Jeff Daniels speaks and signs his dialogue in CBS movie ‘Sweet Nothing in My Ear’
LOS ANGELES) ” Hunched at the bottom of a staircase on a bustling movie set, Jeff Daniels practices his second voice.
His hands speak loudly as he rehearses sign language for “Sweet Nothing in My Ear,” a Hallmark Hall of Fame telefilm about a married couple torn apart when their young son loses his ability to hear.
“Every finger has to be in the right place,” says Daniels, who co-stars with Marlee Matlin in the movie, which premieres Sunday (9 p.m. EDT) on CBS. Daniels, who had never signed before, simultaneously speaks and signs his dialogue throughout the film.
In a series of heated scenes, Daniels’ fingers fly as his character, Dan Miller, who is hearing, and his wife, Laura (Matlin), who is deaf, clash over whether young Adam (Noah Valencia) should undergo cochlear implant surgery. Dan presses for the procedure, which involves placing an electronic device in the inner ear, while Laura adamantly rejects it.
The couple’s conflict reflects the real-life controversy over cochlear implants, considered a rejection of deaf culture by some members of the deaf community. But for director Joseph Sargent, “Sweet Nothing” is as much about a fractured family as it is about cochlear implants.
“What’s going to happen between these two people who love each other?” says Sargent, who directed “Love Is Never Silent,” Hallmark’s Emmy-winning 1985 TV movie about a deaf couple and their hearing daughter. “How are these people going to resolve hanging on to that beautiful little boy and to each other?”
Relaxing between scenes, Daniels, 53, praises the evenhandedness of the script, written by Stephen Sachs and based on his play of the same name. “On my character’s end, why wouldn’t you do the very best you could for your kid?” he says. “What if he could hear again?”
“But my wife’s answer is, ‘So what you’re saying is, he’s not normal, he needs to be fixed. So am I not normal? Do I need to be fixed?’ There’s a whole deaf culture that wants to be considered normal ” and they are,” says Daniels, whose movie credits include “Terms of Endearment,” “Good Night, and Good Luck” and “Dumb & Dumber.”
A crew of sign language interpreters were on the set to assist Matlin and the company’s other deaf actors, including Valencia, and Ed Waterstreet and Phyllis Frelich, who play Laura’s parents.
An interpreter also assisted production consultant Linda Bove, who is deaf herself, communicate with the cast and crew. One of Bove’s responsibilities was to make sure the actors’ hands didn’t drop out of sight of the camera while they signed during scenes. She also coached Daniels as he immersed himself in sign language for a few weeks before and during production.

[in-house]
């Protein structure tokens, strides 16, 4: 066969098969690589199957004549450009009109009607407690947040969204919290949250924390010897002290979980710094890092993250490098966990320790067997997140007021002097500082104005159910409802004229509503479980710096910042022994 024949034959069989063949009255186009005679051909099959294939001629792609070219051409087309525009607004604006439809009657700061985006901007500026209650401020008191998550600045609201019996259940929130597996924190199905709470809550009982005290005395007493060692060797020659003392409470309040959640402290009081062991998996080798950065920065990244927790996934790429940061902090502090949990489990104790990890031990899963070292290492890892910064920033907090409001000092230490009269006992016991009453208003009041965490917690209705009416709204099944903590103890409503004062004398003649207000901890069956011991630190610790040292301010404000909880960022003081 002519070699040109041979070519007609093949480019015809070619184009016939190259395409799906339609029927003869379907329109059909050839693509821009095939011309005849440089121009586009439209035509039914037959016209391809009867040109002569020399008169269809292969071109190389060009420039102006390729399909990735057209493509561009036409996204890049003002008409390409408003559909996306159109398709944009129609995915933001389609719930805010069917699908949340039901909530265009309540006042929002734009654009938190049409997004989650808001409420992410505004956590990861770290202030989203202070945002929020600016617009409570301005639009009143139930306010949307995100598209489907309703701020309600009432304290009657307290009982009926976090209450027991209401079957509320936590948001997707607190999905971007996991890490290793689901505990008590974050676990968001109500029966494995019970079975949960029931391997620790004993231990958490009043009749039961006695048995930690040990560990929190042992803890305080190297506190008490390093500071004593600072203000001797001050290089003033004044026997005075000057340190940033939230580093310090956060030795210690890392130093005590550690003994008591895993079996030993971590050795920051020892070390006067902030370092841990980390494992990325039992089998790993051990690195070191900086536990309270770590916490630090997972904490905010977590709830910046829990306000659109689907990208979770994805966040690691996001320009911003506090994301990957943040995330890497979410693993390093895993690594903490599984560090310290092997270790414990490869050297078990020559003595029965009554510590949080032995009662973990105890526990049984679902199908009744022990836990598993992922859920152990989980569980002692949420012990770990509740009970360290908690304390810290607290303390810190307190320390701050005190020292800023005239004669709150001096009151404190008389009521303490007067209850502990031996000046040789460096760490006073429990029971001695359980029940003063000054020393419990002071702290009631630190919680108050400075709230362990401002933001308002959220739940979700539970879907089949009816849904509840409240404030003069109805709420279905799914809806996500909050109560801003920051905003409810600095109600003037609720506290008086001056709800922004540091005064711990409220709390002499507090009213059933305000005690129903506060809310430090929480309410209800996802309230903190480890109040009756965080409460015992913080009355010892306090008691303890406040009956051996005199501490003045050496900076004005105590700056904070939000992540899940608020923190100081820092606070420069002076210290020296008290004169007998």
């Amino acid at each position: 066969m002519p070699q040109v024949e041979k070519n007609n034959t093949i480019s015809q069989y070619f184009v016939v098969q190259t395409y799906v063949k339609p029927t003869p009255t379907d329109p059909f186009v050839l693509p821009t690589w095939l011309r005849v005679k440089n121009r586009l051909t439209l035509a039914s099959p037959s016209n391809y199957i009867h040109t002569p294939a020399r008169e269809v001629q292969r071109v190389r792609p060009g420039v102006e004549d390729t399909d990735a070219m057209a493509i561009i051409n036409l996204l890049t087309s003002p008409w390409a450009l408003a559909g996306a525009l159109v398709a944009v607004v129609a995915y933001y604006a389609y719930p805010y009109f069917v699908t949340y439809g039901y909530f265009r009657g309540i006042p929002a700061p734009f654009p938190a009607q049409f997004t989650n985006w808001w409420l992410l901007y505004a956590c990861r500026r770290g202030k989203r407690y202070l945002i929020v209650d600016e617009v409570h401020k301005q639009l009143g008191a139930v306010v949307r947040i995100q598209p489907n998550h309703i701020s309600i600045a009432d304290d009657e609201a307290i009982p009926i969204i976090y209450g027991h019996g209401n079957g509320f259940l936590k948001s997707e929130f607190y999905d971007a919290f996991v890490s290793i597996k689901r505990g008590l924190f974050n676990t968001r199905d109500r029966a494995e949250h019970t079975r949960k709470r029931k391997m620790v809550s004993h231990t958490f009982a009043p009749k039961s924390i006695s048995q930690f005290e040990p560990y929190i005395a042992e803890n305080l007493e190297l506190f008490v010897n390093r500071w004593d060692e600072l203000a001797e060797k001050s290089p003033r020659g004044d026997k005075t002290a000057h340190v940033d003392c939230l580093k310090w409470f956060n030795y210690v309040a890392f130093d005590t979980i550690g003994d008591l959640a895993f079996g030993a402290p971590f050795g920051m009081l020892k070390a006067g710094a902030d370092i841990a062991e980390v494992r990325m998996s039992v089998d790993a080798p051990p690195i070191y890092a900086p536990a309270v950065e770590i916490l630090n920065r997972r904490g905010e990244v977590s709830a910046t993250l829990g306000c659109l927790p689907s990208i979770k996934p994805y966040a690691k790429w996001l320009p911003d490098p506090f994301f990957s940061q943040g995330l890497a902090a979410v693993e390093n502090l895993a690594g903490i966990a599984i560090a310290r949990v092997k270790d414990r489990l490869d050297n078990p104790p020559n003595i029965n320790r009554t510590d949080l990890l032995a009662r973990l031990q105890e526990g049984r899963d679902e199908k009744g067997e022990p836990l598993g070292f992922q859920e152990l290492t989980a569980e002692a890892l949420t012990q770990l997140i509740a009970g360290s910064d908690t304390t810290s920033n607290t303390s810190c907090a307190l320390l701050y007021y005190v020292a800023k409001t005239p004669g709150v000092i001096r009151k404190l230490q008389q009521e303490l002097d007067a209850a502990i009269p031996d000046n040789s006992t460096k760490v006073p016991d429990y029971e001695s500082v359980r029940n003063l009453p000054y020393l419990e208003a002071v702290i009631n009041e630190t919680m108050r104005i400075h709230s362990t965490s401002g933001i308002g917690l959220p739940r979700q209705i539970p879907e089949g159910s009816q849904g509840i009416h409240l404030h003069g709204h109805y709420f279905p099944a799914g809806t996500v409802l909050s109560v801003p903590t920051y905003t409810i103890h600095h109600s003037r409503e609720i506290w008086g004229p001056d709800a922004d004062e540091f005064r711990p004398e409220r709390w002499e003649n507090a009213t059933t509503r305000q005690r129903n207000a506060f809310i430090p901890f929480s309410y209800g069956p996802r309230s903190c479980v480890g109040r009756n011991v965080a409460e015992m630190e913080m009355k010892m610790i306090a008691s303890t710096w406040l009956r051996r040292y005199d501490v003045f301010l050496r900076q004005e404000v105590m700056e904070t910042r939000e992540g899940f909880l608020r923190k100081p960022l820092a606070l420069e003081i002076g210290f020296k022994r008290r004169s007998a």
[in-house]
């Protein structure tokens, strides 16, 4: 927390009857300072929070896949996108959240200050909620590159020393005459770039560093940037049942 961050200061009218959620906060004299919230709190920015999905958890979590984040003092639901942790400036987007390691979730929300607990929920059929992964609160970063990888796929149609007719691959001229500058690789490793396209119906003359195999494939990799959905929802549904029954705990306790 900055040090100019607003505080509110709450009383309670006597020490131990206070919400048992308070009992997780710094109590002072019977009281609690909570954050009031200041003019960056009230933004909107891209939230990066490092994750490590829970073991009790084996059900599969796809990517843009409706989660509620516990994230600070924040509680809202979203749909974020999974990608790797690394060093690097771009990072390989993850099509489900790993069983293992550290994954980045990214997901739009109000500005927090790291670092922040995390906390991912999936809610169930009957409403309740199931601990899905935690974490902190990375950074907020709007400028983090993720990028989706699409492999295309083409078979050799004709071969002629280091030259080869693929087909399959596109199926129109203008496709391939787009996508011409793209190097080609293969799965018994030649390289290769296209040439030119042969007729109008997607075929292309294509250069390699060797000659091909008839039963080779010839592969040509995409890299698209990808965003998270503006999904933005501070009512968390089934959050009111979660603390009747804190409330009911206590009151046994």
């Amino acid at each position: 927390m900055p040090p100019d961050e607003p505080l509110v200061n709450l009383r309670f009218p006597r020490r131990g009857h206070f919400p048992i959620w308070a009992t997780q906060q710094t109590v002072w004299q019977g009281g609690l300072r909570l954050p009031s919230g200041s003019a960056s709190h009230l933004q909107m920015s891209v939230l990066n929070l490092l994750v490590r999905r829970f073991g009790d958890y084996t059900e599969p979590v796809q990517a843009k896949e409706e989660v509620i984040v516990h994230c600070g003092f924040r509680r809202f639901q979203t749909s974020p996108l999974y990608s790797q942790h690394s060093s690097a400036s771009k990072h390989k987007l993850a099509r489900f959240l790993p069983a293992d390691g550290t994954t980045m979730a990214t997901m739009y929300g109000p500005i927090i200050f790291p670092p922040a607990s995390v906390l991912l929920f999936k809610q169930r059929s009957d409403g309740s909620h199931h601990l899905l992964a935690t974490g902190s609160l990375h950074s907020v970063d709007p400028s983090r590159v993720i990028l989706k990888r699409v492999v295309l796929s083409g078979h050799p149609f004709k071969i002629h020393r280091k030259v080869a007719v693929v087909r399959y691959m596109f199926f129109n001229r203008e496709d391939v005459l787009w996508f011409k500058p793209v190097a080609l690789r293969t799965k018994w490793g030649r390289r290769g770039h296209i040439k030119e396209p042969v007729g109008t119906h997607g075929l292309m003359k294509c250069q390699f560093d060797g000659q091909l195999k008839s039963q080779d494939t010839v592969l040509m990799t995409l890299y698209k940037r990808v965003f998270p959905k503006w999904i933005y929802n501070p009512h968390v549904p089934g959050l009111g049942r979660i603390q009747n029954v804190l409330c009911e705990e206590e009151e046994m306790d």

At home in Michigan, Daniels reviewed online video clips of Bove signing his dialogue while an interpreter voiced them. Then he worked with Bove one-on-one for a few days in California before rehearsals started.
“When I read the script I said, ‘I could blow this, I could just completely fail miserably,”‘ he says. “You’ve got these emotional scenes and yet it’s like you’re also juggling three peaches.”
In one scene, Daniels talks as he carries a cardboard box into the Millers’ house. During rehearsal, he carried the box into the house, then realized he needed both hands to sign his dialogue.
“Jeff’s face went ashen white,” Sargent says. Everything stopped while Daniels and Bove worked out a one-handed signing protocol. Such rethinking of staging and props was routine on the set, he says.
“Sweet Nothing” also challenged Matlin, who had never played a character who signed solely in American Sign Language, which has a different syntax than spoken or signed English.
Although Matlin, an Oscar winner for 1986’s “Children of a Lesser God,” routinely lip-reads, speaks and uses a hearing aid, she does none of these in “Sweet Nothing” because they don’t suit her character, she says.
Rather, the 42-year-old actress signs silently in the film while an unseen actor voices her dialogue. Other deaf characters are “voiced” in similar fashion.
“I’m constantly making sure with Linda, ‘Is this right, does this look good,’ because I want it to be authentic,” Matlin says. “I’ll have a very tough crowd watching me.”